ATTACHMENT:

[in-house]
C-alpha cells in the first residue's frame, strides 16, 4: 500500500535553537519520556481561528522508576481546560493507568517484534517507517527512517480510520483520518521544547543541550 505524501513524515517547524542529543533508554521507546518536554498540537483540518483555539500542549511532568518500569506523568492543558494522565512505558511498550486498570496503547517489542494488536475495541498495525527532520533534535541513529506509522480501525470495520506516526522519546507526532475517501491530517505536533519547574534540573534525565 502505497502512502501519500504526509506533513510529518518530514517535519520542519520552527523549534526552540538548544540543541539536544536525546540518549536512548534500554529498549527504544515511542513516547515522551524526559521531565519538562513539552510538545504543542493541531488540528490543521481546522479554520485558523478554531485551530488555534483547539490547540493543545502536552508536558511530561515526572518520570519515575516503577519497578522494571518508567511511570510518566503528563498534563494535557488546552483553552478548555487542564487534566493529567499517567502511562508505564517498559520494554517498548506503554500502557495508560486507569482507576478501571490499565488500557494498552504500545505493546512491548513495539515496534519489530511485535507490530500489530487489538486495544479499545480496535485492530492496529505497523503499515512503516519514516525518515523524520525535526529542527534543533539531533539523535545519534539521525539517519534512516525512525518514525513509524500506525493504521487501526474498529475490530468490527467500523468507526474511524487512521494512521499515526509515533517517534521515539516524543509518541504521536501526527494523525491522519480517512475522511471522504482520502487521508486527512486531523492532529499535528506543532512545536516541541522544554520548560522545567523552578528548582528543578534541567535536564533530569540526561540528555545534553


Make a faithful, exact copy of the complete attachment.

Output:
[in-house]
C-alpha cells in the first residue's frame, strides 16, 4: 500500500535553537519520556481561528522508576481546560493507568517484534517507517527512517480510520483520518521544547543541550 505524501513524515517547524542529543533508554521507546518536554498540537483540518483555539500542549511532568518500569506523568492543558494522565512505558511498550486498570496503547517489542494488536475495541498495525527532520533534535541513529506509522480501525470495520506516526522519546507526532475517501491530517505536533519547574534540573534525565 502505497502512502501519500504526509506533513510529518518530514517535519520542519520552527523549534526552540538548544540543541539536544536525546540518549536512548534500554529498549527504544515511542513516547515522551524526559521531565519538562513539552510538545504543542493541531488540528490543521481546522479554520485558523478554531485551530488555534483547539490547540493543545502536552508536558511530561515526572518520570519515575516503577519497578522494571518508567511511570510518566503528563498534563494535557488546552483553552478548555487542564487534566493529567499517567502511562508505564517498559520494554517498548506503554500502557495508560486507569482507576478501571490499565488500557494498552504500545505493546512491548513495539515496534519489530511485535507490530500489530487489538486495544479499545480496535485492530492496529505497523503499515512503516519514516525518515523524520525535526529542527534543533539531533539523535545519534539521525539517519534512516525512525518514525513509524500506525493504521487501526474498529475490530468490527467500523468507526474511524487512521494512521499515526509515533517517534521515539516524543509518541504521536501526527494523525491522519480517512475522511471522504482520502487521508486527512486531523492532529499535528506543532512545536516541541522544554520548560522545567523552578528548582528543578534541567535536564533530569540526561540528555545534553